What would a Bok-England clash be without some needle?


What would a Bok-England clash be without some needle?

The rugby promises to be uncompromising, while war of words will be brutal. It’s always been that way

Craig Ray

The popular myth is that the Springboks’ dislike for England, and their motivation when they play against them, is extracted from feelings of injustice and revenge for the Boer War over a century ago.
Over the years some players, coaches and families might have used that as inspiration. Although it’s an easy hook to hang this rivalry on, there is only sporadic evidence that this is the case.
Nick Mallett talks of being an English-speaking player in the Western Province squad for the 1984 match against the touring England. He witnessed the team talk prior to the game by captain Divan Serfontein, invoking Boer War atrocities.Bok coach Rudolf Straeuli infamously had his 2003 World Cup squad stripped naked, and deposited in a pit in the freezing cold while speakers blared out God Save the Queen, at the ill-conceived Kamp Staaldraad. Considering his players were a century removed from the Boer War it was a ridiculous tactic to stir up hatred for a game of rugby.
But for those and other attempts to somehow make this into a proxy war, it’s a sporting contest and the reasons for the rivalry are probably much simpler.
For a start, England invented the game that their colonial subjects embraced and eventually surpassed them at playing. As the country that gave the world the sport of rugby there is a natural inclination for the students to show the master that they are better.But even that is a stretch. England have always been one of the stronger teams in a sport that can, until only recently, count its real heavyweights on the fingers of one hand.
The English game is awash with money compared to any other union in the world and they’re not afraid to show it. They are the team everyone loves to hate.
They have the most players, the best facilities, and a powerful voice at the main table of world rugby. When the Rugby Football Union (RFU) wants the All Blacks and Boks at Twickenham in November to swell their coffers, they usually get them.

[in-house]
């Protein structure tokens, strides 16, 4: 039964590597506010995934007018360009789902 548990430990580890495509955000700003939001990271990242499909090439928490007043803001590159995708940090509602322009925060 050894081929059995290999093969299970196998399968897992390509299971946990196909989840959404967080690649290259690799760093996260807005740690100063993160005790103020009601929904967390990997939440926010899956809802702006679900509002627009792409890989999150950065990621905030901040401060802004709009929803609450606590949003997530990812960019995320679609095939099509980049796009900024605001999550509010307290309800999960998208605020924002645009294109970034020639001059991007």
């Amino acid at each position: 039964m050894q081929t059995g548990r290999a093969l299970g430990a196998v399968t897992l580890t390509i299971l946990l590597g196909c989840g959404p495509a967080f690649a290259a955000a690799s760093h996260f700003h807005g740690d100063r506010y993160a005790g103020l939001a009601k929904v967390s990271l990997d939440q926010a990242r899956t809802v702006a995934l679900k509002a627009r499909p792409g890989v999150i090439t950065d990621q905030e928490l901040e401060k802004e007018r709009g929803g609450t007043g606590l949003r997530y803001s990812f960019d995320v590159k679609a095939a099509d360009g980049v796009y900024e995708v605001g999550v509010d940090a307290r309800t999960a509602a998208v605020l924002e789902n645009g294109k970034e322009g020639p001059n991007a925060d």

On England’s infamous tour of hell in 1998, when Clive Woodward was rebuilding a team, he didn’t endear himself to his South African hosts.The Johannesburg hotel Saru put England up in, which had been used for almost every touring team since 1992, was deemed unfit by Woodward.
He demanded better accommodation and Saru politely refused, so he marched his team off to the eye-wateringly expensive Westcliff hotel and produced his own credit card to secure rooms for the 40-odd touring party. That was viewed as arrogant, which is a word that is usually pinned on the England team.
Their recent successful attempt to fast-track Hurricanes skipper Brad Shields into their current squad is widely viewed as another example of England’s arrogance and disregard for the spirit of the game, more than the regulations. The RFU found a way past the rules and used it to snare a good player, and to hell with the spirit of the game.
But they’re not alone in this. New Zealand and more recently Australian rugby have been raiding the Pacific islands to recruit entire families with an eye to one day reaping the rugby talent.
It’s easy to throw labels about, but in reality England stylistically are the closest to the Springboks.They love physical confrontation and over the years have never shied away from trying to match the Boks’ power game. There is a grudging respect between two sides that generally favour physicality over finesse and gore over guile.
The rugby between SA and England has often been of a high standard. For the Boks, beating England ranks just below beating the All Blacks and British & Irish Lions.
In 38 Tests between the nations the Boks have won 23 and England 13 with two draws. Only the All Blacks and Wallabies have a better winning ratio against SA.
In SA, England have only won three of 13 Tests, the last in Bloemfontein in 2000. Interestingly all three of their wins in SA have come on the highveld – in Johannesburg 1972, Pretoria 1994 and Bloemfontein 2000.
Two of this year’s three Tests are on the highveld and given the state of the Boks going into the series, England, despite some troubles of their own after a poor Six Nations, are in confident mood.
As always the rugby promises to be uncompromising and closely contested on the field, while off it the war of words will also be brutal.
It’s always been that way.

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